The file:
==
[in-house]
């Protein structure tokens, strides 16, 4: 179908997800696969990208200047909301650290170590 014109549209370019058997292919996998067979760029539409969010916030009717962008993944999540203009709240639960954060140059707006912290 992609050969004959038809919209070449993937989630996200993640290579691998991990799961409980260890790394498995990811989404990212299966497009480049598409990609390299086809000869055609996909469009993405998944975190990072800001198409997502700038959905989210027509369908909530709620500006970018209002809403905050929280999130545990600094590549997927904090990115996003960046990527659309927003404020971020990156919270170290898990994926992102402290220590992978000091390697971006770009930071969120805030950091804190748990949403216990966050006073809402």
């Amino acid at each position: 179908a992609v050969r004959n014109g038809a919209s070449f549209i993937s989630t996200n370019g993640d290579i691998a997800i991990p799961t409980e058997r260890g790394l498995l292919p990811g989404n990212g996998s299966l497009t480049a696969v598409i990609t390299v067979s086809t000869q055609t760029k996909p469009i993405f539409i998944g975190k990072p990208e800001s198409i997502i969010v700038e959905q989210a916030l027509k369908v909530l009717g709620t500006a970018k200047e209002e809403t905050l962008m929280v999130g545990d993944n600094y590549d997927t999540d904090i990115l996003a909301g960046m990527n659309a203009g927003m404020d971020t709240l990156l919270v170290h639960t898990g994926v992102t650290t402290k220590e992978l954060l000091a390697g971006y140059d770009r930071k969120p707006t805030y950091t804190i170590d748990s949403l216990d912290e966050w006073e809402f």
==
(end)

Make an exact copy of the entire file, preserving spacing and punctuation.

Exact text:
[in-house]
């Protein structure tokens, strides 16, 4: 179908997800696969990208200047909301650290170590 014109549209370019058997292919996998067979760029539409969010916030009717962008993944999540203009709240639960954060140059707006912290 992609050969004959038809919209070449993937989630996200993640290579691998991990799961409980260890790394498995990811989404990212299966497009480049598409990609390299086809000869055609996909469009993405998944975190990072800001198409997502700038959905989210027509369908909530709620500006970018209002809403905050929280999130545990600094590549997927904090990115996003960046990527659309927003404020971020990156919270170290898990994926992102402290220590992978000091390697971006770009930071969120805030950091804190748990949403216990966050006073809402």
């Amino acid at each position: 179908a992609v050969r004959n014109g038809a919209s070449f549209i993937s989630t996200n370019g993640d290579i691998a997800i991990p799961t409980e058997r260890g790394l498995l292919p990811g989404n990212g996998s299966l497009t480049a696969v598409i990609t390299v067979s086809t000869q055609t760029k996909p469009i993405f539409i998944g975190k990072p990208e800001s198409i997502i969010v700038e959905q989210a916030l027509k369908v909530l009717g709620t500006a970018k200047e209002e809403t905050l962008m929280v999130g545990d993944n600094y590549d997927t999540d904090i990115l996003a909301g960046m990527n659309a203009g927003m404020d971020t709240l990156l919270v170290h639960t898990g994926v992102t650290t402290k220590e992978l954060l000091a390697g971006y140059d770009r930071k969120p707006t805030y950091t804190i170590d748990s949403l216990d912290e966050w006073e809402f």